Japan’s Private Lander Appears to Have Crashed on the Moon

Japan’s Private Lander Appears to Have Crashed on the Moon

Tokyo-based company ispace appears to have failed in its attempt to land its lunar lander on the surface of the Moon, which would have made it the first private mission to land on the dusty lunar surface.

The Hakuto-R Mission 1 (M1) lander was scheduled to land on the lunar surface on Tuesday at 12:40 p.m. ET. The lander was targeting a landing site at the Moon’s Atlas crater in the far northern hemisphere called Mare Frigoris, also known as the Sea of Cold.

The spacecraft began its landing sequence about an hour before the scheduled touchdown. Following its cruise phase, the spacecraft emerged from the far side of the Moon at an altitude of around 25 kilometres above the lunar surface. The M1 lander hovered above the lunar surface, slowing down to smoothly touch down after an engine cut-off. Mission control lost contact with the lander minutes before its landing time, which was expected, but ispace controllers could not reestablish contact with M1 after the expected landing time.

“We have to assume that we could not complete the landing on the lunar surface,” ispace Founder Takeshi Hakamada said during the live telecast. “Our engineers will continue to investigate the situation.”

Hakuto-R M1 launched on December 11, 2022 on board a SpaceX Falcon 9 rocket from Cape Canaveral Space Force Station in Florida. The M1 lander is the inaugural mission to ispace’s lunar exploration program, Hakuto-R, which is designed to provide a low-cost delivery service to the Moon, deploying payloads on the lunar surface.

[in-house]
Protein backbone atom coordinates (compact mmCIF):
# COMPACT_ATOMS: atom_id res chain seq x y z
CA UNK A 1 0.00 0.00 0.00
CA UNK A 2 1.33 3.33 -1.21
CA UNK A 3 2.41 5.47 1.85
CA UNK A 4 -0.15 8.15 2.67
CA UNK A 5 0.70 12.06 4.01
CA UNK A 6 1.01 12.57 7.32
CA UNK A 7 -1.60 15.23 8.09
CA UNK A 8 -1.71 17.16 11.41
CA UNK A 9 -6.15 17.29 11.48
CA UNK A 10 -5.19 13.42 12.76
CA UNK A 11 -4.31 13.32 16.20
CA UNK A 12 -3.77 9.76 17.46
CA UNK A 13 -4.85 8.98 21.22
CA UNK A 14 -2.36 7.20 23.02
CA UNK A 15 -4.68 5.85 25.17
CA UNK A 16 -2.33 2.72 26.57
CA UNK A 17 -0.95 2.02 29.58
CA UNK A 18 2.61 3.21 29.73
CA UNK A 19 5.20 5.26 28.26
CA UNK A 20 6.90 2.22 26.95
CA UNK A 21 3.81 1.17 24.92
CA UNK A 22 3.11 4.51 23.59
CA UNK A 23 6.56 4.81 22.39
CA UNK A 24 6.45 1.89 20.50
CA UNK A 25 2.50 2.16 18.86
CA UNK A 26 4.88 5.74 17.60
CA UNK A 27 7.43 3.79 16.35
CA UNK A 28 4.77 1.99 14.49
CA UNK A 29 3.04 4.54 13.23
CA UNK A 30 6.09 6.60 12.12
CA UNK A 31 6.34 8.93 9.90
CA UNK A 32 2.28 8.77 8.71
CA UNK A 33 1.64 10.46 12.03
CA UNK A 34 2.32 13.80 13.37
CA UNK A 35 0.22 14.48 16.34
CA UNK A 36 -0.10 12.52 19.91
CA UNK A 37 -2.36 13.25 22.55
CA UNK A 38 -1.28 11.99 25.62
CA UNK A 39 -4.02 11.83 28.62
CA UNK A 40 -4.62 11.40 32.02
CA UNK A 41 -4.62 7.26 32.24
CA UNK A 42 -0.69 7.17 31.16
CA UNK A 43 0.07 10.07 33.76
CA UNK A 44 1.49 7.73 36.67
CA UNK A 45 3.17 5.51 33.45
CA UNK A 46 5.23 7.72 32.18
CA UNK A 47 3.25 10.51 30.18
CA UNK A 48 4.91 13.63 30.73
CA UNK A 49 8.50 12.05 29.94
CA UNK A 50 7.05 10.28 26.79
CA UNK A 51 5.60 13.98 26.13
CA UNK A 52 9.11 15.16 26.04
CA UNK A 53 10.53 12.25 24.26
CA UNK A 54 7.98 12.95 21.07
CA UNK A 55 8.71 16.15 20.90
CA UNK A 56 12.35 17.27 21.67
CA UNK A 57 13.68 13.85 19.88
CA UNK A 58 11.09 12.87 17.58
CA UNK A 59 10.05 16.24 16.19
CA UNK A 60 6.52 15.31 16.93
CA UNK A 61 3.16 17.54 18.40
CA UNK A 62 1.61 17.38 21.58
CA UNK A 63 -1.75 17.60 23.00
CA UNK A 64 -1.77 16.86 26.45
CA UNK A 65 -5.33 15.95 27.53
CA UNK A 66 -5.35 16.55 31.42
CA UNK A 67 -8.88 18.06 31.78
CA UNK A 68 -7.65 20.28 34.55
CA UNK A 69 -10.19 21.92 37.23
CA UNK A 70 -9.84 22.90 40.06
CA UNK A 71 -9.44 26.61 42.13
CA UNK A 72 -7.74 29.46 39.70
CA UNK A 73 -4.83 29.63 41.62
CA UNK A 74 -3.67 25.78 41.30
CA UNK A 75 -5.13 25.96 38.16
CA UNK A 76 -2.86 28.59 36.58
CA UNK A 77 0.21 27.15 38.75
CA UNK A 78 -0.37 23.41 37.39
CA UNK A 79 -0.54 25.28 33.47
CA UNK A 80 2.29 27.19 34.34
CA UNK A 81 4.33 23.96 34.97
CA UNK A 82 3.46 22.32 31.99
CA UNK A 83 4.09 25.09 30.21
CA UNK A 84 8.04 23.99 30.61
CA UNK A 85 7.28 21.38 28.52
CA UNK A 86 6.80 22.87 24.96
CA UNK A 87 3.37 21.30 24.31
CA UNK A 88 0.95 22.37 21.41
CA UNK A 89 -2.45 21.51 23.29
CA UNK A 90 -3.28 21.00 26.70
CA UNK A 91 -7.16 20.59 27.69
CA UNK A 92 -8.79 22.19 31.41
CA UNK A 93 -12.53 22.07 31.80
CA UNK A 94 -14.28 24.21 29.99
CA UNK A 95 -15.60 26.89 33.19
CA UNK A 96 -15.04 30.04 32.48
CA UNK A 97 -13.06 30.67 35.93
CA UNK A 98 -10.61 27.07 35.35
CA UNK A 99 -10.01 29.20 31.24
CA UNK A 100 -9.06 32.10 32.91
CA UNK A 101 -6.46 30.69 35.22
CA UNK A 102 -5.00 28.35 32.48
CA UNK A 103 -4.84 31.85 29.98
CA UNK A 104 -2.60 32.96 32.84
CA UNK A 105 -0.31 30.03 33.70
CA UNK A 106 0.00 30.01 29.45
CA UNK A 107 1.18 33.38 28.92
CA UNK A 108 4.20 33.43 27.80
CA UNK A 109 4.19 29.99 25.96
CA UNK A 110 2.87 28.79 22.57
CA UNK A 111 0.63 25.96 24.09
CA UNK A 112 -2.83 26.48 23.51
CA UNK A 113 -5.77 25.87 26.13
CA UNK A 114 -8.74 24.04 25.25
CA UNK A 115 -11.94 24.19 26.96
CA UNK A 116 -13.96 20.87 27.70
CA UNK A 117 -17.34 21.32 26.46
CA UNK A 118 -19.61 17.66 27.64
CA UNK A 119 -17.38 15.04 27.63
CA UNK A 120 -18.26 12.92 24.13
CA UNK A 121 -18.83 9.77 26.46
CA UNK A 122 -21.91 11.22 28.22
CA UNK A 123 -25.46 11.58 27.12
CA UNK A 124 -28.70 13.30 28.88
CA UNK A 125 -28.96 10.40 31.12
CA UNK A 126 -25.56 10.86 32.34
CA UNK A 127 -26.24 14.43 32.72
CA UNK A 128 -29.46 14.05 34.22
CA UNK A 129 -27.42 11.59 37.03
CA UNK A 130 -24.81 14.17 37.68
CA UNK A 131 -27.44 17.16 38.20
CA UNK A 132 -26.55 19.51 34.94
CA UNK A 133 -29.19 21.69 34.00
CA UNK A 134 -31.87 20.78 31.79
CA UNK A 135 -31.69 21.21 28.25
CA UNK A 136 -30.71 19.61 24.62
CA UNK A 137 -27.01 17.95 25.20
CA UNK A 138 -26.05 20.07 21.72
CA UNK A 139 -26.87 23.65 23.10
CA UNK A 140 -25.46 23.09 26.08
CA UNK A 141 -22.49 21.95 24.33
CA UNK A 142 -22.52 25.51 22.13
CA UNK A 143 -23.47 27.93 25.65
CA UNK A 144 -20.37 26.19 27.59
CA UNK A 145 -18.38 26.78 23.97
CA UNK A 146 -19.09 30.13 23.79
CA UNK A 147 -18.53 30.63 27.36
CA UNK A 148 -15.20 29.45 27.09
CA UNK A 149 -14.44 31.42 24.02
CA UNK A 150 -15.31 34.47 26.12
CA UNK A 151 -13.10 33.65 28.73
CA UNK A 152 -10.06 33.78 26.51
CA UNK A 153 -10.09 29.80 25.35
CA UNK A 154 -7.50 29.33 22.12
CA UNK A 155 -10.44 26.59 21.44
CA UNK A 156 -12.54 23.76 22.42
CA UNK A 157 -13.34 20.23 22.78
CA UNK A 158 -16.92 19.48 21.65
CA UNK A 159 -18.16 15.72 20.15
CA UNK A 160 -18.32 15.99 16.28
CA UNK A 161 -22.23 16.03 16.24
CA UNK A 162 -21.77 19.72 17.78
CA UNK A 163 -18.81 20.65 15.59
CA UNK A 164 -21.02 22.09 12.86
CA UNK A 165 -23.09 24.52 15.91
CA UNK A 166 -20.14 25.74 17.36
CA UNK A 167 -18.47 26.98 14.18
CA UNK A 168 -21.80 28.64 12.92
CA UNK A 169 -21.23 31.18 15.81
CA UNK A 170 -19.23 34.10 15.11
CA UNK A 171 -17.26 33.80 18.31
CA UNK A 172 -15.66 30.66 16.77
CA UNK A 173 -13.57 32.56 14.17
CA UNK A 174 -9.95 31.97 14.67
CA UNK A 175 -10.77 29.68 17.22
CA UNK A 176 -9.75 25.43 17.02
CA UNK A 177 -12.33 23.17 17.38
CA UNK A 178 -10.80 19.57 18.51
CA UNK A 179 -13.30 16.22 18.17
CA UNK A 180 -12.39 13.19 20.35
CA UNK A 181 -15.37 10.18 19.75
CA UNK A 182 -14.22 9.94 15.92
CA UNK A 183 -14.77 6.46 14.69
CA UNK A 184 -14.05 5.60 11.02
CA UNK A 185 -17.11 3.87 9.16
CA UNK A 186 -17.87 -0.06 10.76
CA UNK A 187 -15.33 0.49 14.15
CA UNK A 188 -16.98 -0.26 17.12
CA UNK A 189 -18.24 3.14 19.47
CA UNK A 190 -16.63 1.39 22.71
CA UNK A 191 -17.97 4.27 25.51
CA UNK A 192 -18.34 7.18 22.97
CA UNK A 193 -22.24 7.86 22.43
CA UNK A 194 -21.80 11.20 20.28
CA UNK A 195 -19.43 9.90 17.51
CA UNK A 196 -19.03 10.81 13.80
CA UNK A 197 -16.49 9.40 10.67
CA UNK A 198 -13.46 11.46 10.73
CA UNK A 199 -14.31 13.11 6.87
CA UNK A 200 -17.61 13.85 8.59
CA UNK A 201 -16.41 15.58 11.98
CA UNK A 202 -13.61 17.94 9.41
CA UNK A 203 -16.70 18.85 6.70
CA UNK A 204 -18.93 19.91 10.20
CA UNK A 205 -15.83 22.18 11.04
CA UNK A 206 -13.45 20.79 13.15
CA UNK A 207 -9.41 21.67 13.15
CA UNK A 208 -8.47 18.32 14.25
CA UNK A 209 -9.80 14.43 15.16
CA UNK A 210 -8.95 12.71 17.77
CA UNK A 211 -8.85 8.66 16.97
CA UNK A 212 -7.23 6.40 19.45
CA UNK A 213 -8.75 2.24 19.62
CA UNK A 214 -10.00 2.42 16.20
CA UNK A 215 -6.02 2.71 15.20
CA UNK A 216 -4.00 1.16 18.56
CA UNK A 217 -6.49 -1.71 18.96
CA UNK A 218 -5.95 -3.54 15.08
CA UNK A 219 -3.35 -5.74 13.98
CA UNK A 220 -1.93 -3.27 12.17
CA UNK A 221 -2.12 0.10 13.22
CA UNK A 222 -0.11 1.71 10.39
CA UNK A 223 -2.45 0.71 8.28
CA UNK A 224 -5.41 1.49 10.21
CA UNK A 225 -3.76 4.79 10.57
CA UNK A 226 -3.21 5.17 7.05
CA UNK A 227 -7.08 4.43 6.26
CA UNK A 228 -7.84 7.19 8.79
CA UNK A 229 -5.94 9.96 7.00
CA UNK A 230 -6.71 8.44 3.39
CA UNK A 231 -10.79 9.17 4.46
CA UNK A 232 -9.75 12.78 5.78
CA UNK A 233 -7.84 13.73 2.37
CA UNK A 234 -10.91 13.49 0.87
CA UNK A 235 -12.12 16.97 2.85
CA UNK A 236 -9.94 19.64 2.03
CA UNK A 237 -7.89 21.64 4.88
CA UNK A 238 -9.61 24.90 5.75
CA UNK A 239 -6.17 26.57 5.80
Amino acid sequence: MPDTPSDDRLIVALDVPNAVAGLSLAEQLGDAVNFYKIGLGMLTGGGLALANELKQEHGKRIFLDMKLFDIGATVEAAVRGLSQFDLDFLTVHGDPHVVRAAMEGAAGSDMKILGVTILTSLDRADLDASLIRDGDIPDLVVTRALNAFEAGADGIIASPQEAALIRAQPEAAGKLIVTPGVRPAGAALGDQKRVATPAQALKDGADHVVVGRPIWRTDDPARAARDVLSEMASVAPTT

Hakuto-R M1 was carrying both commercial and government-owned payloads to the Moon including a tiny, two-wheeled transformable robot by the Japanese space agency. The Smart Lander for Investigating Moon (SLIM) is about the size of a baseball and is designed to test techniques for future missions to the Moon on a smaller scale. Another payload that was on board the M1 lander was the Emirati-built Rashid rover, a four-wheeled rover designed to study the geology of the Moon, exploring lunar soil and dust. M1 was also carrying two commercial payloads from Canada. Canadensys Aerospace had provided a lunar camera, while Mission Control Space Services provided an AI flight computer.

The company does not seem deterred from its failed mission as ispace is currently working on its follow-up missions to the Moon. “We acquired flight data during the landing phase, that is great achievement for the future missions,” Hakamada said. “That is important to feedback what we learned form this mission to mission two and mission three.”

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